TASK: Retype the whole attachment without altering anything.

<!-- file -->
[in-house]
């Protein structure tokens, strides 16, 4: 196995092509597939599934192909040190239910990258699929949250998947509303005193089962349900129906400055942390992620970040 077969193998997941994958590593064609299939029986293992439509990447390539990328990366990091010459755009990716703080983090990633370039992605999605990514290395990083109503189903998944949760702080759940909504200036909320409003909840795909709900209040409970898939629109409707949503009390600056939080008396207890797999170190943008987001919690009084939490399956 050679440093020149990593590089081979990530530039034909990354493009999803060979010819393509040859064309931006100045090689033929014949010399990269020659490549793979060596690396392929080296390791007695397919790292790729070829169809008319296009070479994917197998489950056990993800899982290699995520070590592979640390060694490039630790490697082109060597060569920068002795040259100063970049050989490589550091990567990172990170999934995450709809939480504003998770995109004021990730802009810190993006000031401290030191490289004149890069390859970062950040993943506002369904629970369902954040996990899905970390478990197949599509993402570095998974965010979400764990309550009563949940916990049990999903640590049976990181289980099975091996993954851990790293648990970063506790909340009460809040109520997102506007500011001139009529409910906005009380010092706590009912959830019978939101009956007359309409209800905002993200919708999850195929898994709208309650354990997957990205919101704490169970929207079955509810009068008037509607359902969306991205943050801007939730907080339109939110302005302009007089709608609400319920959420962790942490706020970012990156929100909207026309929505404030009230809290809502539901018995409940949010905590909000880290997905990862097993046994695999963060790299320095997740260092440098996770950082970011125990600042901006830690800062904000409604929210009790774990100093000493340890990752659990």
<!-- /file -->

[in-house]
């Protein structure tokens, strides 16, 4: 196995092509597939599934192909040190239910990258699929949250998947509303005193089962349900129906400055942390992620970040 077969193998997941994958590593064609299939029986293992439509990447390539990328990366990091010459755009990716703080983090990633370039992605999605990514290395990083109503189903998944949760702080759940909504200036909320409003909840795909709900209040409970898939629109409707949503009390600056939080008396207890797999170190943008987001919690009084939490399956 050679440093020149990593590089081979990530530039034909990354493009999803060979010819393509040859064309931006100045090689033929014949010399990269020659490549793979060596690396392929080296390791007695397919790292790729070829169809008319296009070479994917197998489950056990993800899982290699995520070590592979640390060694490039630790490697082109060597060569920068002795040259100063970049050989490589550091990567990172990170999934995450709809939480504003998770995109004021990730802009810190993006000031401290030191490289004149890069390859970062950040993943506002369904629970369902954040996990899905970390478990197949599509993402570095998974965010979400764990309550009563949940916990049990999903640590049976990181289980099975091996993954851990790293648990970063506790909340009460809040109520997102506007500011001139009529409910906005009380010092706590009912959830019978939101009956007359309409209800905002993200919708999850195929898994709208309650354990997957990205919101704490169970929207079955509810009068008037509607359902969306991205943050801007939730907080339109939110302005302009007089709608609400319920959420962790942490706020970012990156929100909207026309929505404030009230809290809502539901018995409940949010905590909000880290997905990862097993046994695999963060790299320095997740260092440098996770950082970011125990600042901006830690800062904000409604929210009790774990100093000493340890990752659990």